WHY? I’m often asked. Why did I become a Pain Medicine physician? It has come as a journey out of a very simple but powerful question to connect to a sense of mission and purpose: “What have I been given to give?”
STORY. I have long been struck with the power of narrative. Nothing changes people like story, and patients have the opportunity to re-write theirs. I’m thrilled and honored to support PainRevolution because no one is better at telling the story of “therapeutic neuroscience education” helping people to re-write their story and live well again.
CRISIS. The size of this Pain problem is unbelievable - whether measured by dollars or human suffering. Pain costs more than cancer, diabetes and cardiovascular disease … combined. This is as true in the US ($560-635 billion annually in direct medical treatment costs and lost productivity) as it is in Australia. This is a public health crisis the world over. “Is Chronic Pain a Preventable Disease?” is one of the most critical questions to reflect on in healthcare today. A friend recently pointed out that what underlies all this are "those personal losses, fear, worry, stress, etc that affects people's ability to engage with work, society, the world in meaningful ways."
FEAR. One of the things that I’ve been ashamed to admit is just how much of my life is run by fear. I’m afraid of people, financial insecurity, how my kids will turn out, the future of healthcare, being a failure to my patients, the future of my country, and the list goes on. People tell me I hide it well … those that don’t live with me. Those that do are regularly aware of how reflexive it is for me to try to control my environment in response to perceived threat, with anger, withdrawal, or escaping - whether with a(nother) great IPA or a big project or binge-watching Netflix. But my journey over the past several years has enlightened me to what Brene Brown calls the Power of Vulnerability. What does this have to do with helping people with pain? Everything.
DANGER. Pain is a feeling created by the brain when the credible evidence of danger to the body outweighs the credible evidence of safety. There’s a tremendous amount of neuroscience that supports this, so one of the most amazingly powerful treatments is changing the perceived threat value. Of what pain means, and what it doesn’t. Of what is happening in the body, and what isn’t.
HOPE. As a physician who has treated persistent pain for 15 years, I’m so happy to have good news in pain treatment! There’s a better conversation than “What can you do to/for me?” There is hope for those who are tired of “dependence on the system” - opioids, injections, procedures, surgeries, etc.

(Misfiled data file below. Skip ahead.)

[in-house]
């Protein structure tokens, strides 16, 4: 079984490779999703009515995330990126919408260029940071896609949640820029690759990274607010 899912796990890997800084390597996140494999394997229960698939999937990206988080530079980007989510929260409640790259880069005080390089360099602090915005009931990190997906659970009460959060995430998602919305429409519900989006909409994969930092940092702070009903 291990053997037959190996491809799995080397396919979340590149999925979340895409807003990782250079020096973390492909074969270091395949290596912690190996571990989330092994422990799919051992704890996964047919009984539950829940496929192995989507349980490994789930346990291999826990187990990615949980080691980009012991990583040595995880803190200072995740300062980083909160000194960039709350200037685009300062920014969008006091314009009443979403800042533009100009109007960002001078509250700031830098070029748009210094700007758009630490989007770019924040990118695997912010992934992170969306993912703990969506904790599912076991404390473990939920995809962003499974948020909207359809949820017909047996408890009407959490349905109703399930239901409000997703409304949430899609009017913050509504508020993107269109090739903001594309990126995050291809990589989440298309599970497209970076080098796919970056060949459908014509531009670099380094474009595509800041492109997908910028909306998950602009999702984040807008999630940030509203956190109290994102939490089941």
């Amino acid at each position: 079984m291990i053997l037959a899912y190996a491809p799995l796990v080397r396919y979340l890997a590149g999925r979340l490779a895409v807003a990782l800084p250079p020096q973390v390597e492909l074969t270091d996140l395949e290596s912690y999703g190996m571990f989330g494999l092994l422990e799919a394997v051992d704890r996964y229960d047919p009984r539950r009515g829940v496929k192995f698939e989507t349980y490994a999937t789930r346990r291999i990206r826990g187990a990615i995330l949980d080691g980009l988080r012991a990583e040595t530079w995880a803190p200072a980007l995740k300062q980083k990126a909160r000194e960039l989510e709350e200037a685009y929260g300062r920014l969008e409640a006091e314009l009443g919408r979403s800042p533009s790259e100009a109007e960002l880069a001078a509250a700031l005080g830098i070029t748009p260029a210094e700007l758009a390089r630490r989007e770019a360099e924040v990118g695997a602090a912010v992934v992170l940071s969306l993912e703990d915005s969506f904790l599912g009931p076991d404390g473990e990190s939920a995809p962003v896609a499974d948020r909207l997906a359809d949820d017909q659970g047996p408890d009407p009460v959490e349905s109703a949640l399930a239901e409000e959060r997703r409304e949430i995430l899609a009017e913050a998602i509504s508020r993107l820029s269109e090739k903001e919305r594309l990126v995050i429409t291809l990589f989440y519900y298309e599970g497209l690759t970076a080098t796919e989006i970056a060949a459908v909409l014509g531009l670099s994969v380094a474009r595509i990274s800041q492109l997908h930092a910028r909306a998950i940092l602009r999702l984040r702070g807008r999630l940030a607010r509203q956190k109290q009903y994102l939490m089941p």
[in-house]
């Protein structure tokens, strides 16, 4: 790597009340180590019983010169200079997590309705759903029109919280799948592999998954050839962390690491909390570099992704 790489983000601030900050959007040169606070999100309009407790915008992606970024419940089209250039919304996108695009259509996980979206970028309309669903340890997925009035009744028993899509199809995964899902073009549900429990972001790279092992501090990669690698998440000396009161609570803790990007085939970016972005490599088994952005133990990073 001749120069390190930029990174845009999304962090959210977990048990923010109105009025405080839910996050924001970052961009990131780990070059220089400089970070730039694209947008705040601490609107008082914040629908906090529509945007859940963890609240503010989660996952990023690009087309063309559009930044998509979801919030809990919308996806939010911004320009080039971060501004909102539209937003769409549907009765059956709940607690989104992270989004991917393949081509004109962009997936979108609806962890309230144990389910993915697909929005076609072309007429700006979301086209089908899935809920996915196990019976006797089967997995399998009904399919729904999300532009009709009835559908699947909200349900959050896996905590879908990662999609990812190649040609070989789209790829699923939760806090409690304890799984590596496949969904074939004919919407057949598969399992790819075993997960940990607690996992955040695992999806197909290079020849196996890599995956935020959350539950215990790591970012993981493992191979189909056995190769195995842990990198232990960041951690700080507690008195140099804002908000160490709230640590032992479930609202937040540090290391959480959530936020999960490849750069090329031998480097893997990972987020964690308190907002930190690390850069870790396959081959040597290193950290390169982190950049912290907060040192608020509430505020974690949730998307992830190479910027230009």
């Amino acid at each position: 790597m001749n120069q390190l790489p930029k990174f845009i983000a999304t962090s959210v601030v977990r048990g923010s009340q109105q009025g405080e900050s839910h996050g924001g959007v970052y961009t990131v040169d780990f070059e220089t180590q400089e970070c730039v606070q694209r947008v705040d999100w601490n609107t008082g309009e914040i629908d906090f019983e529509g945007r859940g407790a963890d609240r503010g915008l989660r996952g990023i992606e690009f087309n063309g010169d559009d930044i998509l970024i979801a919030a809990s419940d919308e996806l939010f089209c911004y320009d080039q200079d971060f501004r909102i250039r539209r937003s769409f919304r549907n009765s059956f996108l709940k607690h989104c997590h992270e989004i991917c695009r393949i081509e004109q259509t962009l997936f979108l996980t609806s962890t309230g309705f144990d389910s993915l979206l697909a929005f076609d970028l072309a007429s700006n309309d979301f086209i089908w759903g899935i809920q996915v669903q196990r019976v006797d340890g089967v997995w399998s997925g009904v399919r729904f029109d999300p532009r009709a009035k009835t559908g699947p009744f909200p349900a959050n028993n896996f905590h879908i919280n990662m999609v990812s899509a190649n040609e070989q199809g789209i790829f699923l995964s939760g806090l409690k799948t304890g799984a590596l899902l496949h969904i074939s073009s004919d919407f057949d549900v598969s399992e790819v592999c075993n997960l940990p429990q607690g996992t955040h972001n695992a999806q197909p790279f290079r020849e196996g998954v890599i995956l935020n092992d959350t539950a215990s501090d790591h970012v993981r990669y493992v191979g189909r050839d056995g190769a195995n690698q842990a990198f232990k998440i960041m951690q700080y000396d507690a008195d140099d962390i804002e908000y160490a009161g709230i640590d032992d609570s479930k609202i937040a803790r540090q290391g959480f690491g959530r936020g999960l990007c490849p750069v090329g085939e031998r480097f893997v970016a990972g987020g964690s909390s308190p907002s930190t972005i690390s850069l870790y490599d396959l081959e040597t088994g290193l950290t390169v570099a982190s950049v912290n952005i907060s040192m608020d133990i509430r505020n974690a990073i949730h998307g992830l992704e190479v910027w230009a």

CHANGE. Change is hard. Every day, I ask my patients, implicitly or explicitly to do what is perhaps the hardest thing to do. Change. Choose a different response. My journey over the last several years resonates with how hard this is, too. Getting in shape for a multi-day ride is an experiential metaphor, teaching me empathy for change, sacrifice, not doing what comes easily, and confronting just how difficult it is to choose a different response. How much harder for my patients whose pain is not self-imposed and when it doesn't seem to have meaning? At least the pain from training for this ride seems to serve a greater purpose.
RESILIENCE. The thing that I’ve been most emotionally impacted by is the tremendous strength of my patients in the face of adversity. Many days, I have to dig deep to endure another story of suffering, knowing that my patient needs to know they are heard, understood and believed, to “know that I care before they care what I know,” and face my feelings of inadequacy to meet the understandable hopes (and sometimes unrealistic expectations) borne of their desperation for aid. It requires a tremendous emotional investment … but it gives back. It allows me to enter a sacred place in their lives where I see the experience, strength and hope of people with pain who are able to thrive.
GRATITUDE. Why would I champion pain relief in another country? In a word, my patients and I owe Lorimer Moseley a tremendous debt of gratitude. His scholarship and particularly his ability to tell the story of pain science is some of the most hopeful information available for people who suffer in silence from this “invisible illness.”
GLOBAL. When we zoom out of our own self-centeredness, out past our own neighborhood, our own country, and begin to see what our fellow humans are dealing with all around the world, it’s really sobering. Especially in an era of increasing protectionism and isolation, I’m compelled to be a part of the global health solution where I can make the biggest difference.
COMMUNITY. PainRevolution reminds me that I’m not alone, and neither are those who are suffering. There is a growing international community of folks who are captivated with the same Pain Science - that neurotags live within metaphor and meaning of the stories we tell ourself about pain - and see how transformative it can be for people in pain and healthcare in general.
That is why I’m training (in the snow) for Pain Revolution.
GIVE: What have you been given to give? Help me spread the word about PainRevolution.org I’d also appreciate your support by clicking the Donate button. Helpful conversion fact: $200AU is only $150US!